In programming it is becoming more common to see functional patterns. Filter, map and reduce are all discussed openly in programming circles that live far away from Lisp, Haskell, ML and other functional languages. It is common, in Javascript especially, to see these functions being misunderstood and misused. My goal is to uncover the relation between these functions and provide a really deep understanding of what is going on when these common functions are use correctly.

By the end of this post, I hope you will see the relationship filter, map, reduce and recursion all come together in a harmonious way, allowing the programmer to transform data without loops and without brutish, heavy handed data manipulations. This journey will be part technical understanding and part new-age enlightenment. Don’t worry if everything doesn’t make sense on the first pass. This is a deep dive into the world of functional programming and a departure from the imperative methods people commonly use.

Let’s start off with reduce. Reduce is a function that, as you might have guessed, reduces a list of values. As a side note, in my little corner of the world, I think of arrays as lists and I will refer to them as such throughout this post.1 A common example of reduce is adding numbers. An adder is a simple function to implement and allows for a very simple explanation. Here’s what it might look like:

``````function add(a, b){
return a + b;
}

var myResult = [1, 2, 3, 4].reduce(add, 0);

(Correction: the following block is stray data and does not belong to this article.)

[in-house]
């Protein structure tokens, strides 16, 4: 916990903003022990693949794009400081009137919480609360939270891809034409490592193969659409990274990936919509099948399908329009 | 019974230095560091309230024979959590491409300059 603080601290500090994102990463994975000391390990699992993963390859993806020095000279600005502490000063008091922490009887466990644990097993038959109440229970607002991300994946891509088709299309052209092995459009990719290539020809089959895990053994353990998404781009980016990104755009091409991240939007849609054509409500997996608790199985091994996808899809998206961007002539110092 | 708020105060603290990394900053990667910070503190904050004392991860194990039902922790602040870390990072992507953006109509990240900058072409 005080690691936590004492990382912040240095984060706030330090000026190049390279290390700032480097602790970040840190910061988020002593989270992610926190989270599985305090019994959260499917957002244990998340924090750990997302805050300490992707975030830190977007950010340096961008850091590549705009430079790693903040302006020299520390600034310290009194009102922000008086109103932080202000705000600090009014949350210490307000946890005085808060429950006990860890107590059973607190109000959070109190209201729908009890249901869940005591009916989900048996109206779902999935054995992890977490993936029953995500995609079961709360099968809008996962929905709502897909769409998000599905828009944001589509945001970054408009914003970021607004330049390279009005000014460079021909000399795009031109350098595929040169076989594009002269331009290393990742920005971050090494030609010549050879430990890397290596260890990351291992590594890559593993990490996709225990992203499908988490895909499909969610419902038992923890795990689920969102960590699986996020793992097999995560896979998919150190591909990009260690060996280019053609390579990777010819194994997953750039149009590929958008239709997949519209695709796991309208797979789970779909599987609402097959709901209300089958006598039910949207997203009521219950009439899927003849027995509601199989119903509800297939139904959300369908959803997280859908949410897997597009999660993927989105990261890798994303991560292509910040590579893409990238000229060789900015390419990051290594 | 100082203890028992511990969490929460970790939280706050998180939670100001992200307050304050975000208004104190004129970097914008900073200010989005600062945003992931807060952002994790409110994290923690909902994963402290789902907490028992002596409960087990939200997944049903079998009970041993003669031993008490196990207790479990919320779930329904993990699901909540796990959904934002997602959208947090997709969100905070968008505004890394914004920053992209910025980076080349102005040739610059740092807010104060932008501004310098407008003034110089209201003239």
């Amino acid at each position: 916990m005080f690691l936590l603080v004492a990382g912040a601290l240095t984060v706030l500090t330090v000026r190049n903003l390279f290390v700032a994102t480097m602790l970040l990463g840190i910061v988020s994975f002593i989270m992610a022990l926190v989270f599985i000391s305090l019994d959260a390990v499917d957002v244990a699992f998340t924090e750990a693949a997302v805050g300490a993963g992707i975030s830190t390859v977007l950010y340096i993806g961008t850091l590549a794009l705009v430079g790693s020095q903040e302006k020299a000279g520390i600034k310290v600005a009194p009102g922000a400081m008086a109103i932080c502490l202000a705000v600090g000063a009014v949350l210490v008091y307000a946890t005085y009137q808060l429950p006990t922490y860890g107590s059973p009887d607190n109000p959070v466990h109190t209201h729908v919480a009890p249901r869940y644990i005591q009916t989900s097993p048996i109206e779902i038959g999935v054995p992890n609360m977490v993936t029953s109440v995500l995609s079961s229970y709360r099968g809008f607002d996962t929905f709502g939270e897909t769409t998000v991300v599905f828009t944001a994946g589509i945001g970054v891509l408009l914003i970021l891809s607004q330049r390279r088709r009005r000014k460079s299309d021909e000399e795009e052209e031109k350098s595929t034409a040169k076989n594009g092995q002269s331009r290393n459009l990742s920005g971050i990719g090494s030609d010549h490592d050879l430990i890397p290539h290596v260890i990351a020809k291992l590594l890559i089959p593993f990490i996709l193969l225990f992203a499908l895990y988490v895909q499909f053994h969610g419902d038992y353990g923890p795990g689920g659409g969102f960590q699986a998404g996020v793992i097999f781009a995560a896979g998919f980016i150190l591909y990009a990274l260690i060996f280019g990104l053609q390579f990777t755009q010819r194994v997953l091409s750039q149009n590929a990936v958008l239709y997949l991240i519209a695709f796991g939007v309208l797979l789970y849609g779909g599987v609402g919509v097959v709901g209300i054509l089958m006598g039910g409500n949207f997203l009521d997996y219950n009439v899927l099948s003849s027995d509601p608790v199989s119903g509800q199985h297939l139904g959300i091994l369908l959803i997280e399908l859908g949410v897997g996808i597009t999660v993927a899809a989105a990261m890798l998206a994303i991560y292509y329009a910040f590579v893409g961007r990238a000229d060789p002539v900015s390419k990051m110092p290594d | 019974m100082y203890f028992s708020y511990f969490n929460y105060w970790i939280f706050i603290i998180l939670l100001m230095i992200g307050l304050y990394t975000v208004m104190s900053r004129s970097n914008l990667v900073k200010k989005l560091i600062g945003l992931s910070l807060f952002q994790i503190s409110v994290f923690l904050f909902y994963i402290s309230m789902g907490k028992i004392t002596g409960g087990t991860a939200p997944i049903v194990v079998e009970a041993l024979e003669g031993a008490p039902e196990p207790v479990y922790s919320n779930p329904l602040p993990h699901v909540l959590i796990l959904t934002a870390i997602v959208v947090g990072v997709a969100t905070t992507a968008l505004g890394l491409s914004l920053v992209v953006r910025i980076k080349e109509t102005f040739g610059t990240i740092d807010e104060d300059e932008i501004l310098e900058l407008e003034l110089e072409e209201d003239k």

console.log(myResult); // 10
``````

I want to dig under the surface of this behavior and understand what is really going on with reduce. Let’s take a look at a way to implement reduce. The first implementation is just going to use a standard loop. Here’s what it might look like:

``````function loopReduce(valueList, reduction, initialValue){
var index = 0,
result = initialValue !== undefined ? initialValue : valueList[0];

index += result !== initialValue ? 1 : 0;

while(valueList[index] !== undefined){
result = reduction(result, valueList[index]);
index++;
}

return result;
}
``````

It’s not elegant, but it gets the job done. We loop over everything in the list and apply a reduction. You can create an add function and a list of numbers and try it for yourself. Anyway, if you really want to do this functionally, you would pull out our good friend, recursion. Recursion is a more mathematical means for looping over a set of values, and dates back to some of the earliest prototypes for computing back in the 1930’s.